Quote Originally Posted by C. Flower View Post
    Emigration is also a problem - it is striking how many people in the lead in British Left parties have been Irish.
    Good point. I never considered that.

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    Default Re: Why has there never been a strong left wing cause in Ireland?

    It would be interesting to see what left wing politics would be like today if Workers Party didn't split up in the early 1990s or if Democratic Left never merged into the Labour Party in 1999.

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    Default Re: Why has there never been a strong left wing cause in Ireland?

    Only a small few ever had the ball$ to stand up for their beliefs, that has been proved time and time again. The country is full to the brim, of cap lifters, yes men,and touts. That has been proven throughout our history. We deserve what we have, for when good men and women stuck their heads above the parapet, their heads were called for by the pleb's.
    "I have never killed a man but I have read many obituaries with great pleasure". Clarence Darrow

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    Default Re: Why has there never been a strong left wing cause in Ireland?

    Quote Originally Posted by RahenyFG II View Post
    It would be interesting to see what left wing politics would be like today if Workers Party didn't split up in the early 1990s or if Democratic Left never merged into the Labour Party in 1999.
    Get a life, the workers party, were in name only, likewise DL.
    "I have never killed a man but I have read many obituaries with great pleasure". Clarence Darrow

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    Default Re: Why has there never been a strong left wing cause in Ireland?

    Being the next door neighbour of what was for hundreds of years the biggest imperial power in the world probably had something to do with it, too.

    It is/was a very big economic, propoganda, military, diplomatic and intel machine.
    “ We cannot withdraw our cards from the game. Were we as silent and mute as stones, our very passivity would be an act. ”
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    Default Re: Why has there never been a strong left wing cause in Ireland?

    Quote Originally Posted by Mick Tully View Post
    Only a small few ever had the ball$ to stand up for their beliefs, that has been proved time and time again. The country is full to the brim, of cap lifters, yes men,and touts. That has been proven throughout our history. We deserve what we have, for when good men and women stuck their heads above the parapet, their heads were called for by the pleb's.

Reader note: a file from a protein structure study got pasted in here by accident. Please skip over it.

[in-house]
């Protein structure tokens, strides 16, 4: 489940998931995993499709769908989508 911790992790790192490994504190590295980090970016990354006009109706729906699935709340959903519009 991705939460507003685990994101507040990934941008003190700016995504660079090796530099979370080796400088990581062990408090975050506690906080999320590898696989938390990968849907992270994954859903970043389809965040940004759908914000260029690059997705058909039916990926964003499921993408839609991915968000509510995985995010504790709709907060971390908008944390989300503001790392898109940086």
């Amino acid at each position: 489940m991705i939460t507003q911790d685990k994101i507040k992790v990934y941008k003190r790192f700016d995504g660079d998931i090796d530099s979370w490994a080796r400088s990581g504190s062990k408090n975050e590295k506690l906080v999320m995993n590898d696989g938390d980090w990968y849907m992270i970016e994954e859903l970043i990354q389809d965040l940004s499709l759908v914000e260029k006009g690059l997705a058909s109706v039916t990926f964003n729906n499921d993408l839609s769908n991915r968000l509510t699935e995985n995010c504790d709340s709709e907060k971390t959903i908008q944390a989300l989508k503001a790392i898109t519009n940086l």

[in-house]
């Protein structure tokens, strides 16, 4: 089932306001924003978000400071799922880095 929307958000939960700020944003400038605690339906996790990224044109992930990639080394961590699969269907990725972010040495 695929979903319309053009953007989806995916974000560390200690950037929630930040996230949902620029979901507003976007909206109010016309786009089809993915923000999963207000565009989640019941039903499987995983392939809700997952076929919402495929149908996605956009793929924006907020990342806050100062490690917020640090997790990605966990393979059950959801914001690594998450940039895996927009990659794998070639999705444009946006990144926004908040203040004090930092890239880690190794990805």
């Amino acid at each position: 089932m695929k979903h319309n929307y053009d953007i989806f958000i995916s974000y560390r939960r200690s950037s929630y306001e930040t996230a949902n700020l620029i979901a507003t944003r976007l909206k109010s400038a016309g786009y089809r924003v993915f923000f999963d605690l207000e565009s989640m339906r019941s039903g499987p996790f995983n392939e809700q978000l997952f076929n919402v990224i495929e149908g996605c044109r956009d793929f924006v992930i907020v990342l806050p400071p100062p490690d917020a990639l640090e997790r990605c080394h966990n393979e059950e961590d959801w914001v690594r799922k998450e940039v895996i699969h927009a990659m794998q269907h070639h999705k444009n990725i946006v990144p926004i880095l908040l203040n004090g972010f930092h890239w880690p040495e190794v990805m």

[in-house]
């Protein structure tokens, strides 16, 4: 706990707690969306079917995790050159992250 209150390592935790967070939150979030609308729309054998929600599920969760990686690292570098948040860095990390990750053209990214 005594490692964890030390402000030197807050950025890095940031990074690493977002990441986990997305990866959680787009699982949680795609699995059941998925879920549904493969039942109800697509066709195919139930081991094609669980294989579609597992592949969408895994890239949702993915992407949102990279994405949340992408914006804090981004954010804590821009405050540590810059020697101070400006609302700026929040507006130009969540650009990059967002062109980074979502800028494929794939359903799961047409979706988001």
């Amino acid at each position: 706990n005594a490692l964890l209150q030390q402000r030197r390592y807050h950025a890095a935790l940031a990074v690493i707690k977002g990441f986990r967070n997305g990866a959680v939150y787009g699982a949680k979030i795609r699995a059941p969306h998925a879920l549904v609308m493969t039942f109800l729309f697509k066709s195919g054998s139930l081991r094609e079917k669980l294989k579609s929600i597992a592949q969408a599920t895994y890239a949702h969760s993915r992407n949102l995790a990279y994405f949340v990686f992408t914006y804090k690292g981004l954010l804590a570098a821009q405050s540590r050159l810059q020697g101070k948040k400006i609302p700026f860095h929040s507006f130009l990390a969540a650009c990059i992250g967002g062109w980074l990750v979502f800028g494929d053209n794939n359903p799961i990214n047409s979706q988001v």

Succinct. Excellent. Spot on.

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    Default Re: Why has there never been a strong left wing cause in Ireland?

    Quote Originally Posted by Seán Ryan View Post
    Succinct. Excellent. Spot on.
    There has been a lot of courage and resistance in Ireland. But much of it was drawn into the organisations fighting the British.

    The Irish working class work place organisations have been adversely influenced by the conservatism, bureaucracy and complacency of British Trade Unionism, and by the introduction of non-union US Foreign Direct Investment factories, which paid higher wages than the Irish norm for which the right to organise was traded off. Lack of a unionised factory mass workforce left the unions to the establishment-linked public sector work force.
    “ We cannot withdraw our cards from the game. Were we as silent and mute as stones, our very passivity would be an act. ”
    — Jean-Paul Sartre

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    Default Re: Why has there never been a strong left wing cause in Ireland?

    Quote Originally Posted by C. Flower View Post
    There has been a lot of courage and resistance in Ireland. But much of it was drawn into the organisations fighting the British.

    The Irish working class work place organisations have been adversely influenced by the conservatism, bureaucracy and complacency of British Trade Unionism, and by the introduction of non-union US Foreign Direct Investment factories, which paid higher wages than the Irish norm for which the right to organise was traded off. Lack of a unionised factory mass workforce left the unions to the establishment-linked public sector work force.
    I take the point. But I disagree with the bulk of it. Technological developments, that are stunning in their breadth, have made basic survivability, a matter of moments, in effort. Nonethess, the "working man" has ever been a slave. Trade unions have not changed this and neither has the metamorphism, of these trade unions, changed this. Trade unions, despite the heroism needed to win many battles, could never and would never, change the system. To do so, they would need to have changed into collectives rather than what they did change into.